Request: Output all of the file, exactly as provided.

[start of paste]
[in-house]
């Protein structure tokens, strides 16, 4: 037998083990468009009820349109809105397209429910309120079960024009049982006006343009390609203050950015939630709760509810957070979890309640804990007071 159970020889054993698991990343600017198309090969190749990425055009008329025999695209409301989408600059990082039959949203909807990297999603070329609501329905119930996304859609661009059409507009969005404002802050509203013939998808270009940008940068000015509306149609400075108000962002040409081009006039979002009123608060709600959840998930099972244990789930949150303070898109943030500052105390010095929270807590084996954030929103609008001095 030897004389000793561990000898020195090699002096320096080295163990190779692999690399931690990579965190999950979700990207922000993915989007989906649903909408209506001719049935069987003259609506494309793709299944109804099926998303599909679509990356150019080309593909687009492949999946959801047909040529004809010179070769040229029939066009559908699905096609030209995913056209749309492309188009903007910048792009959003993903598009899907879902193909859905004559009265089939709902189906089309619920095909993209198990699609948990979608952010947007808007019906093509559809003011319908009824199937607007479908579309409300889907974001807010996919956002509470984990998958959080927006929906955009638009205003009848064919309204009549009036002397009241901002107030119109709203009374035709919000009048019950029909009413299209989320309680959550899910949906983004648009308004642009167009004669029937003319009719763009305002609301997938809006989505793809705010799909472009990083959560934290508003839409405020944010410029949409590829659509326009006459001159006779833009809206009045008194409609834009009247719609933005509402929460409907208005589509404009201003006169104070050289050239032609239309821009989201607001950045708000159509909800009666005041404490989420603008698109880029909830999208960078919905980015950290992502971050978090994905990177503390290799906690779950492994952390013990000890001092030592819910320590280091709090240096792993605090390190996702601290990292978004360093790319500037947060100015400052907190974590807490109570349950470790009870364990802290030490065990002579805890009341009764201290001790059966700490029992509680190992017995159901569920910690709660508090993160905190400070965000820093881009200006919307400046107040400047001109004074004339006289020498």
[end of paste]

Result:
[in-house]
């Protein structure tokens, strides 16, 4: 037998083990468009009820349109809105397209429910309120079960024009049982006006343009390609203050950015939630709760509810957070979890309640804990007071 159970020889054993698991990343600017198309090969190749990425055009008329025999695209409301989408600059990082039959949203909807990297999603070329609501329905119930996304859609661009059409507009969005404002802050509203013939998808270009940008940068000015509306149609400075108000962002040409081009006039979002009123608060709600959840998930099972244990789930949150303070898109943030500052105390010095929270807590084996954030929103609008001095 030897004389000793561990000898020195090699002096320096080295163990190779692999690399931690990579965190999950979700990207922000993915989007989906649903909408209506001719049935069987003259609506494309793709299944109804099926998303599909679509990356150019080309593909687009492949999946959801047909040529004809010179070769040229029939066009559908699905096609030209995913056209749309492309188009903007910048792009959003993903598009899907879902193909859905004559009265089939709902189906089309619920095909993209198990699609948990979608952010947007808007019906093509559809003011319908009824199937607007479908579309409300889907974001807010996919956002509470984990998958959080927006929906955009638009205003009848064919309204009549009036002397009241901002107030119109709203009374035709919000009048019950029909009413299209989320309680959550899910949906983004648009308004642009167009004669029937003319009719763009305002609301997938809006989505793809705010799909472009990083959560934290508003839409405020944010410029949409590829659509326009006459001159006779833009809206009045008194409609834009009247719609933005509402929460409907208005589509404009201003006169104070050289050239032609239309821009989201607001950045708000159509909800009666005041404490989420603008698109880029909830999208960078919905980015950290992502971050978090994905990177503390290799906690779950492994952390013990000890001092030592819910320590280091709090240096792993605090390190996702601290990292978004360093790319500037947060100015400052907190974590807490109570349950470790009870364990802290030490065990002579805890009341009764201290001790059966700490029992509680190992017995159901569920910690709660508090993160905190400070965000820093881009200006919307400046107040400047001109004074004339006289020498």